There is no end, but addition: the trailing
Consequence of further days and hours,
While emotion takes to itself the emotionless
Years of living among the breakage
Of what was believed in as the most reliable-
And therefore the fittest for renunciation.
— T.S. Elliot, "The Dry Salvages"
In this beautiful and haunting poem, Elliot dramatically and poetically chronicles the process of growth and becoming that all children of God must go through to become the men and women that God designed us to be. The "breakage" between what/who we were (past) and what/who we are becoming (future) is a tension-filled and, at times, violent drama played out in the now. In the following post, our intern Zeke Born reflects on "becoming" and on what it means for him to live "among the breakage"
So what does it mean to live among the 'breakage?' It is the process of becoming the person God has created you to be. For me, it looks like knowing that God is calling me towards something and knowing that I am not where I need to be yet. It is allowing God to speak truth into my life and show me the areas that need work.
It is understanding that I am not where I am supposed to be yet, but I am headed in the right direction. It is
knowing that God has a plan for my life, but being unaware of the details. It is accepting that it is okay to not be okay sometimes. It looks like trusting God with my future and allowing him to work on my life in the present. It looks like letting go of the things that were holding me back and submitting them to God. For He can do far more with my life than I could ever hope to accomplish alone.
There are times in life where we feel lost, directionless, and stuck. There are times when we know there are
things in our lives that we need to submit to the Lord but are unwilling for one reason or another. The process of living among the breakage is both painful and necessary to grow as a person and as a believer. It can be uncomfortable and terrifying, but is ultimately one of the most beneficial processes we can go through to become the men and women God has created us to be.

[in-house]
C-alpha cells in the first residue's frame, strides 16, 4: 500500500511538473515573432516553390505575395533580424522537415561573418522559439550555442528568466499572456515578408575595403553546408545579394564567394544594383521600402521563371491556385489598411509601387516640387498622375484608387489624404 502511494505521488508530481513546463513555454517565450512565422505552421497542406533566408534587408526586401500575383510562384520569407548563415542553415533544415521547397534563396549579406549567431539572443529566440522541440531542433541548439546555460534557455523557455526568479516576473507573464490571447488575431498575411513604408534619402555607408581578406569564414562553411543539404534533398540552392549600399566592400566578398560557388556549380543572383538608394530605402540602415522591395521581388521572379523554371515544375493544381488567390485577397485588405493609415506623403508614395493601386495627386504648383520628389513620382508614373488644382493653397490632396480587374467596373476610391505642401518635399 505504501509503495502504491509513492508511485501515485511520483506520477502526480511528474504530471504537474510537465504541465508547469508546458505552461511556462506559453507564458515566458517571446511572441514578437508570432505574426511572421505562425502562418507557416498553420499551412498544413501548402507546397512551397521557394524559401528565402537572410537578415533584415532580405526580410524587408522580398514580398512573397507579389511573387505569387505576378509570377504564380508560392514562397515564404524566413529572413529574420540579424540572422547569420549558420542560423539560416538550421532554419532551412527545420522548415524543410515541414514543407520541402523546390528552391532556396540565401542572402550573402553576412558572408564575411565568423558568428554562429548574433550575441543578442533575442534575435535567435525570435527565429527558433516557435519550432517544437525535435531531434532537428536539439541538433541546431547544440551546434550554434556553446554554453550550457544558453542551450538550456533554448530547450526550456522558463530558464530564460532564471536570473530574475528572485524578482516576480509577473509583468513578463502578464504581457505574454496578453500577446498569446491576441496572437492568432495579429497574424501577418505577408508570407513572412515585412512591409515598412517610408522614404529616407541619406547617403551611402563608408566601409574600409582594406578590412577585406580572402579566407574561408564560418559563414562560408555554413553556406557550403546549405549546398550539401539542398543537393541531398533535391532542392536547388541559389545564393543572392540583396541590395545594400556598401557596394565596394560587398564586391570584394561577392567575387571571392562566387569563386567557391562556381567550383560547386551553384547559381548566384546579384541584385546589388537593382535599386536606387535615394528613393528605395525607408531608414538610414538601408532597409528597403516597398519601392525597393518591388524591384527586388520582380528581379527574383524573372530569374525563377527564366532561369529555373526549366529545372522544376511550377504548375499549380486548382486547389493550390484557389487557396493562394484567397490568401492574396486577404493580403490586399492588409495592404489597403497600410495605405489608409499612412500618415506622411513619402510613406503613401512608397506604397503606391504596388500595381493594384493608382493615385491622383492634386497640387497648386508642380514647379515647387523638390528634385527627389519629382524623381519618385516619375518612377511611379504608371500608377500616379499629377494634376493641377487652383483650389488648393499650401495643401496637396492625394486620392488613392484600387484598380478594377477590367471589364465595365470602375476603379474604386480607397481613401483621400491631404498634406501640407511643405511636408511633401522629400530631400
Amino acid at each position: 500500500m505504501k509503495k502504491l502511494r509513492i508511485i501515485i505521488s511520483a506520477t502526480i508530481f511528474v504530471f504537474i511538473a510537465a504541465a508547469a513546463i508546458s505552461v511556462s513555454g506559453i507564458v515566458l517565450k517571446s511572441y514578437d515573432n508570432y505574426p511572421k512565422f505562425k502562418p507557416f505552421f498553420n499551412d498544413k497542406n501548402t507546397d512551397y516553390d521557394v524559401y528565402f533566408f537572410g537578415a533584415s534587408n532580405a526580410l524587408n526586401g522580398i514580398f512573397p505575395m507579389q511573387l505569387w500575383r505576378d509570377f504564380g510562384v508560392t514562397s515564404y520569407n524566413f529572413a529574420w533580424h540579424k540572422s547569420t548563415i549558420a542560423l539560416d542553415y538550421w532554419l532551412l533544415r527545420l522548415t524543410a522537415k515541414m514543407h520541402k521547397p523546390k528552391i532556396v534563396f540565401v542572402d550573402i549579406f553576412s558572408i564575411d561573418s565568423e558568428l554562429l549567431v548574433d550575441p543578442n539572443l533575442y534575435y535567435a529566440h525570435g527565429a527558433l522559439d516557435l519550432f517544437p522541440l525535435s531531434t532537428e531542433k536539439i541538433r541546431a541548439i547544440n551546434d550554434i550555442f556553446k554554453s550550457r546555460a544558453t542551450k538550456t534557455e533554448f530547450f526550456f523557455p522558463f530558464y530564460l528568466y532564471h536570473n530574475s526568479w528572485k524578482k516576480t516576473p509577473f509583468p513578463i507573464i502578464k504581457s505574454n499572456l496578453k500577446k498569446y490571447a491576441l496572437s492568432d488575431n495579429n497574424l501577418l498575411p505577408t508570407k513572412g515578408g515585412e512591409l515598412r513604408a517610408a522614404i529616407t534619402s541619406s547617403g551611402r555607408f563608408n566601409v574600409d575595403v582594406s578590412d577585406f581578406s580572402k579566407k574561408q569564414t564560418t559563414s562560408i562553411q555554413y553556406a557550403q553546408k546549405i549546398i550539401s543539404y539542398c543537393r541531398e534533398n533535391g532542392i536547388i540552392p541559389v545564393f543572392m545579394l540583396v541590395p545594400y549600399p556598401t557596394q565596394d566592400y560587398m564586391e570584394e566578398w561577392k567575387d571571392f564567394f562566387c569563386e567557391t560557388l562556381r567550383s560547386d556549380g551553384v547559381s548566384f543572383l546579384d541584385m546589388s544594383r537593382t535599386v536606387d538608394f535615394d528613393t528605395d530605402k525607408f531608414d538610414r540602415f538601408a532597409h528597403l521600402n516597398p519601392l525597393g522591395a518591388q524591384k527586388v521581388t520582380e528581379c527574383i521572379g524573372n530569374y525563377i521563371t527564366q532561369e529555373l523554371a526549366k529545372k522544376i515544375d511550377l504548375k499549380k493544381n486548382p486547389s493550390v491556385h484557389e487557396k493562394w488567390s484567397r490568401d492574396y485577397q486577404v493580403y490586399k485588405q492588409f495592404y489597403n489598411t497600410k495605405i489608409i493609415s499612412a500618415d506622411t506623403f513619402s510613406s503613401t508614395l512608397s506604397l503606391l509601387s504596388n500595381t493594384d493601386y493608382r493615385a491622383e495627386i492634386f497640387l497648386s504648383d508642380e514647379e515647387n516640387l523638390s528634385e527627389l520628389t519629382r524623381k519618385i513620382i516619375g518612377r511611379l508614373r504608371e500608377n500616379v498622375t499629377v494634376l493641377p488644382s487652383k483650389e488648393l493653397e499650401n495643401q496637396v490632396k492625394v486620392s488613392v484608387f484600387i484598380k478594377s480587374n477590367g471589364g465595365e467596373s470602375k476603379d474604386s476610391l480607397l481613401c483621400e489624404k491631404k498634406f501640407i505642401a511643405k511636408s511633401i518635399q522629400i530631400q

This summer I was asked a very difficult question: “Who are you?”
There will be times God will ask us to give up things we put our identity in so that we can become more aware of Him and the love he has for us. God does not call the equipped, He equips the called.
This summer I was asked a very difficult question: “Who are you?”. This seemingly innocuous question has
plagued me for months. It seems like a simple and straightforward question, but when I really stopped to think about it, I realized I had no idea.
This question was the catalyst for my initiation into the breakage and understanding what it means to be called to sonship. The simple answer to this question is, “I am a beloved son of God.” That is who I am. The period between when the question was asked and when I finally began to internalize the answer is the breakage. It is the time between not knowing who I was and becoming fully aware of how loved I am by the Father. I have been going through the breakage for half a year now. God has been calling me to sonship and right relationship with him.
We are always 'becoming'
The Bible says that to become a man I must put away childish things. “When I was a child, I talked like a child, I thought like a child, I reasoned like a child. When I became a man, I put the ways of childhood behind me.” (1 Corinthians 13:11). This year, God has put it on my heart to put away childish things and become the man he has called me to be. It is a call to obedience. It has nothing to do with God wanting to keep the “good things” in life away from me and everything to do with the fact that he values our relationship more than I could ever value the things of this world. We are always 'becoming.' The breakage is the space in between where I was and where I am headed.
It is today.
Where are you in your process of "becoming?" Remember that Jesus earned for us the right to be called children of God (John 1:12) who can cry out to a loving, heavenly Father (Rom 8:15) - children that are loved and cared for, but there is a process of becoming mature in Him that often requires the breakage of the new from the old (Hebrews 12:8). This process of becoming - of "living among the breakage" is a process of growing in trust, and growing in both strength and weakness.
If you have questions, our Pastoral staff would love to pray with you or answer your questions about this process.